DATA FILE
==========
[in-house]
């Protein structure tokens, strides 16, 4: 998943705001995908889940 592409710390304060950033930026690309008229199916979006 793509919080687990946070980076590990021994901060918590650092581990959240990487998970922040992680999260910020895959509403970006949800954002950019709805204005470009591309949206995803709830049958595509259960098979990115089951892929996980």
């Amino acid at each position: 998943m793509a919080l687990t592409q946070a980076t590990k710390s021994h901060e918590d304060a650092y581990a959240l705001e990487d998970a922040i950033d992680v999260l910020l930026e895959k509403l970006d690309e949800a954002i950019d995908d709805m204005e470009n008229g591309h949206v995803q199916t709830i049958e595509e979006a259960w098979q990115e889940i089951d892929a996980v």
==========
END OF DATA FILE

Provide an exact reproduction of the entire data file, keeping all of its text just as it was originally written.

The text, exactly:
[in-house]
């Protein structure tokens, strides 16, 4: 998943705001995908889940 592409710390304060950033930026690309008229199916979006 793509919080687990946070980076590990021994901060918590650092581990959240990487998970922040992680999260910020895959509403970006949800954002950019709805204005470009591309949206995803709830049958595509259960098979990115089951892929996980």
């Amino acid at each position: 998943m793509a919080l687990t592409q946070a980076t590990k710390s021994h901060e918590d304060a650092y581990a959240l705001e990487d998970a922040i950033d992680v999260l910020l930026e895959k509403l970006d690309e949800a954002i950019d995908d709805m204005e470009n008229g591309h949206v995803q199916t709830i049958e595509e979006a259960w098979q990115e889940i089951d892929a996980v």